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Old 21st March 2007, 05:17 PM   #15
pooge is offline pooge  United States
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Quote:
Originally posted by Graham Maynard
Hi pjpoes,

An old fashioned way of smoothing amplifier rails was to split the Cs insert a low value resistor selected to drop about 1V under quiescent conditions, then parallel with a power bridge to limit the voltage drop under load. As here.

Since then however, amplifiers have been designed for decent immunity to rail fluctuation and noise.

Cheers ........ Graham.
Would this really be considered a bridge in a "bridge rectifier" sense? It appears to be two series strings in parallel to increase current capacity of diode strings.
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Old 21st March 2007, 07:59 PM   #16
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Hi pooge,

You can use two single diodes in series, but a 35A bridge is a very convenient way of ensuring low voltage drop under load.

For instance with R= 2R2, second C= 22mF and quiescent current= 400mA, a 100Hz psu ripple can be reduced by 20dB !!!

The only sacrifice being two diode volt drops under full power.

Cheers ......... Graham
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Old 21st March 2007, 08:50 PM   #17
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" ... with R= 2R2, second C= 22mF and quiescent current= 400mA, a 100Hz psu ripple can be reduced by 20dB !!! ..."

Throw an inductor in the mix and squish the ripple down few more db ...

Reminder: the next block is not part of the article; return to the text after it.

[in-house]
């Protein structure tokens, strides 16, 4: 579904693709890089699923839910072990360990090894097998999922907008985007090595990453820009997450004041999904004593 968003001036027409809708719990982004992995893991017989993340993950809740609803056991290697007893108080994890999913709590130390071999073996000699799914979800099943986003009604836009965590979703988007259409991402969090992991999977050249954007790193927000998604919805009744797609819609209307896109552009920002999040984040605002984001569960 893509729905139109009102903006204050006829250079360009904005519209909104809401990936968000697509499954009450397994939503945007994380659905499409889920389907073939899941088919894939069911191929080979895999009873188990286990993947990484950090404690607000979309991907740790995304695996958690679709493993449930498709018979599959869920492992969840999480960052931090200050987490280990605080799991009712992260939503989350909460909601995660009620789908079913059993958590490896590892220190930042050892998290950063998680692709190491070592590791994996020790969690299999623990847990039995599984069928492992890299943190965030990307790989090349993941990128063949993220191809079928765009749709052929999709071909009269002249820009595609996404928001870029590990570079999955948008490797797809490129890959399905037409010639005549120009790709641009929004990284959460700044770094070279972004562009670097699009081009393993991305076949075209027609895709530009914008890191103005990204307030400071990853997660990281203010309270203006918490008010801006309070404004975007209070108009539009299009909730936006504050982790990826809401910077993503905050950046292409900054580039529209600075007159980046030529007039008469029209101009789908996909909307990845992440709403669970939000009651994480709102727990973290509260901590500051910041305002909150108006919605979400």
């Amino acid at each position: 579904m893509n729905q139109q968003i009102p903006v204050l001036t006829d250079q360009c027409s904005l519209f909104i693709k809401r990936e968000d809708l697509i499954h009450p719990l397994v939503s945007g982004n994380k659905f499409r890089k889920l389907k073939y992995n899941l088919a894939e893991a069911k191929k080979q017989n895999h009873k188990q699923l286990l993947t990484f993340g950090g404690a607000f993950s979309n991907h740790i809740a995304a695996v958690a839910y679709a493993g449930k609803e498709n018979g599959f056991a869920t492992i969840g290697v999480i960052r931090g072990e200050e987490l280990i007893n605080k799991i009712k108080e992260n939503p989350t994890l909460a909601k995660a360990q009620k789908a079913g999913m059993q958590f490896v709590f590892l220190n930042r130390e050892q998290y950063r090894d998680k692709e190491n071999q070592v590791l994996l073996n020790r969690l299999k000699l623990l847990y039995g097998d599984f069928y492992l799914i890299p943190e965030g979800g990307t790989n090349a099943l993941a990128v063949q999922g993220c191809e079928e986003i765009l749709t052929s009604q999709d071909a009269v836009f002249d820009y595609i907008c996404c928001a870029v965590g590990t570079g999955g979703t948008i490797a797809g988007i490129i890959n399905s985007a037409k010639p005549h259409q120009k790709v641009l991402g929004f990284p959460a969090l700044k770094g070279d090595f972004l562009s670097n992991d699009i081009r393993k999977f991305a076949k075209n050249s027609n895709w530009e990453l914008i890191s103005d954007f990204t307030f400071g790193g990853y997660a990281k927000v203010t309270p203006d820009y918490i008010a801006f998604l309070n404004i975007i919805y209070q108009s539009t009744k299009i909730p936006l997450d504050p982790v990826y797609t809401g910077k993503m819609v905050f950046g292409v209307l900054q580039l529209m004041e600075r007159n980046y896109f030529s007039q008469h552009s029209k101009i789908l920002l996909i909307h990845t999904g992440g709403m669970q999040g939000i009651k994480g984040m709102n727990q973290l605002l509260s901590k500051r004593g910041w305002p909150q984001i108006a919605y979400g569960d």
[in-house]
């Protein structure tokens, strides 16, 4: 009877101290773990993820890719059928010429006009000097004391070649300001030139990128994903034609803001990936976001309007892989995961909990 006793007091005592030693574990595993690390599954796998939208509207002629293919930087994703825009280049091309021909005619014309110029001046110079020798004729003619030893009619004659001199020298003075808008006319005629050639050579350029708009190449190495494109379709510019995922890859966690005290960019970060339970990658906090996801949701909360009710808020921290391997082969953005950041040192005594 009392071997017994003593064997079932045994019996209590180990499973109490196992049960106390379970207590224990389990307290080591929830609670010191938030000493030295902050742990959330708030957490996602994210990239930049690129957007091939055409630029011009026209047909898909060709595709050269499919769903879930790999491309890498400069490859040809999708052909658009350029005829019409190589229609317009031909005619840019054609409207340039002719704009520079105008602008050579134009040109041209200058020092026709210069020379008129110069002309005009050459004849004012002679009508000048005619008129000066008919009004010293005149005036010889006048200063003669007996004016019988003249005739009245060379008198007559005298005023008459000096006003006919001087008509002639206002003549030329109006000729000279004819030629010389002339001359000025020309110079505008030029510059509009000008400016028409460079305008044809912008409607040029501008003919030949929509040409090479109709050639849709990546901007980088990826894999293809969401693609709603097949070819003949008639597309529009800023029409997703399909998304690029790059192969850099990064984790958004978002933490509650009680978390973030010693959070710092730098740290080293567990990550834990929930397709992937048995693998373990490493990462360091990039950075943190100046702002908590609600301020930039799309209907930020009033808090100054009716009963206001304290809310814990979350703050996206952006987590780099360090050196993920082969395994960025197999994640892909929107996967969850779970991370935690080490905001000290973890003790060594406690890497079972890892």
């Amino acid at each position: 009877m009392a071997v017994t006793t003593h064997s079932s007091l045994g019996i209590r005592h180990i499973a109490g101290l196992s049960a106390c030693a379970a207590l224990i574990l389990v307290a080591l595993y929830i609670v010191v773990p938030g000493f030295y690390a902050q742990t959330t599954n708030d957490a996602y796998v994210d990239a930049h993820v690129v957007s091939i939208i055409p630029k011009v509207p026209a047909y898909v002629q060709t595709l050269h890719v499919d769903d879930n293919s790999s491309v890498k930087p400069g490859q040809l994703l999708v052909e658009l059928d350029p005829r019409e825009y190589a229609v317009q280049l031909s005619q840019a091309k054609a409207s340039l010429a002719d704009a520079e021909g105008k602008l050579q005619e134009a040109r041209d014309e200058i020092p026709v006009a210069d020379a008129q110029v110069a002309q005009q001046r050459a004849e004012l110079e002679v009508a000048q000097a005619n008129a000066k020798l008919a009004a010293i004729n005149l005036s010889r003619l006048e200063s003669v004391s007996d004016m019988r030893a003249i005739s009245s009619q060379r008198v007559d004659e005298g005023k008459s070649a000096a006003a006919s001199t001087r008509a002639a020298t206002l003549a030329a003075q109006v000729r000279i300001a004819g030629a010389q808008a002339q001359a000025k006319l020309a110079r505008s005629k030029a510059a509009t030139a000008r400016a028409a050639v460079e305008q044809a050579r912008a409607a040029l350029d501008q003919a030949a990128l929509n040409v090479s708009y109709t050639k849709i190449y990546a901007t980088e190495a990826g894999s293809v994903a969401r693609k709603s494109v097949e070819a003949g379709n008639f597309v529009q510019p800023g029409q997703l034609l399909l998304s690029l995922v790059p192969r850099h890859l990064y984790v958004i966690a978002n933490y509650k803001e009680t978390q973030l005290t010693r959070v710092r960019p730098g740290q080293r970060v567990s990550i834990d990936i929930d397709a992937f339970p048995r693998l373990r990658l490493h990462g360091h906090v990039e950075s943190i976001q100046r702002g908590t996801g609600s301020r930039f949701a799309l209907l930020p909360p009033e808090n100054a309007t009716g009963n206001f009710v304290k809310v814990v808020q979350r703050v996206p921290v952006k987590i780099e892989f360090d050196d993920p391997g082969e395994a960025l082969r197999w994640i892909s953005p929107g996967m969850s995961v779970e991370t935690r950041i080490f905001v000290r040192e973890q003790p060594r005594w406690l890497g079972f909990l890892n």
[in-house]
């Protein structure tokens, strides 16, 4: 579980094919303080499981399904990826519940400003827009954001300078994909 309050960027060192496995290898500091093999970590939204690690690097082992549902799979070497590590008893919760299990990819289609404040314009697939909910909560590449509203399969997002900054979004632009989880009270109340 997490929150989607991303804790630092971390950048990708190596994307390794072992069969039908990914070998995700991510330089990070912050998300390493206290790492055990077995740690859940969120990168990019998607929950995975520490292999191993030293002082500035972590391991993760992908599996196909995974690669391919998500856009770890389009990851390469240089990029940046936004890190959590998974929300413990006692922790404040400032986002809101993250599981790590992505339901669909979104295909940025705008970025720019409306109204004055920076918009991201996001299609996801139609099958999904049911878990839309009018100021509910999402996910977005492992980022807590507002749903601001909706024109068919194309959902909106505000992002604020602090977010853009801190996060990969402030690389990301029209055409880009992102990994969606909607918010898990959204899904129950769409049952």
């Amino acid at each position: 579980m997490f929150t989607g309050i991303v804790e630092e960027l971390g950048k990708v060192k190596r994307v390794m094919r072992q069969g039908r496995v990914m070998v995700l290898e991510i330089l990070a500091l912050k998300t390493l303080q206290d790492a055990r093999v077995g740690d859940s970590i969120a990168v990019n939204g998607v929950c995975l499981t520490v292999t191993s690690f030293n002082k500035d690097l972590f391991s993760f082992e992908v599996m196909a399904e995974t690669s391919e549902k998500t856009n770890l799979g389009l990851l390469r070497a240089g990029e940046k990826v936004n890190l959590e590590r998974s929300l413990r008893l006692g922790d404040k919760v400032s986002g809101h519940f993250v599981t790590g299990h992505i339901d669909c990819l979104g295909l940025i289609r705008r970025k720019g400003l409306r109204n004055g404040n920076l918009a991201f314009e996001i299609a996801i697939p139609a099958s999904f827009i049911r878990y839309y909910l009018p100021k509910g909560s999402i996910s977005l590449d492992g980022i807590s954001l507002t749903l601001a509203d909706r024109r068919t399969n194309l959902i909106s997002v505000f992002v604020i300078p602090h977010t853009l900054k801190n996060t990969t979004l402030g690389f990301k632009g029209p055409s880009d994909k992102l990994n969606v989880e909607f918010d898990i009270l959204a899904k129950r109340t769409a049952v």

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Old 22nd March 2007, 12:47 AM   #18
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Quote:
Originally posted by FastEddy Throw an inductor in the mix and squish the ripple down few more db
Now we are getting somewhere. Seriously, can someone draw up the ultimate combination?

"Squishing Ripple" sounds very good. I think I will call my next song or band after that statement. The first album would be called, " Down a Few More db"...damn that's magical!

Cheers,

Shawn.
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Old 22nd March 2007, 01:15 AM   #19
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"Squishing Ripple" ... could be a new soft drink ... or a new milder detergent.

See the image = http://www.diyaudio.com/forums/attac...amp=1174470303 ... That "Low R" resistor could just as easily be a wire wound resistor = it has a slight inductance. Otherwise you might wind your own resistor / inductor and put 'er there.
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Old 22nd March 2007, 01:31 AM   #20
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Quote:
Originally posted by FastEddy
[B... That "Low R" resistor could just as easily be a wire wound resistor = it has a slight inductance. Otherwise you might wind your own resistor / inductor and put 'er there. [/B]
Take out the R and insert L? Would this be a good combination with big fat caps on a medium/large (150~300Watt) BJT amplifier? It would be nice to draw this up on PSU Designer but I guess that is a "no go".

Shawn.

..."Ripple Squisher"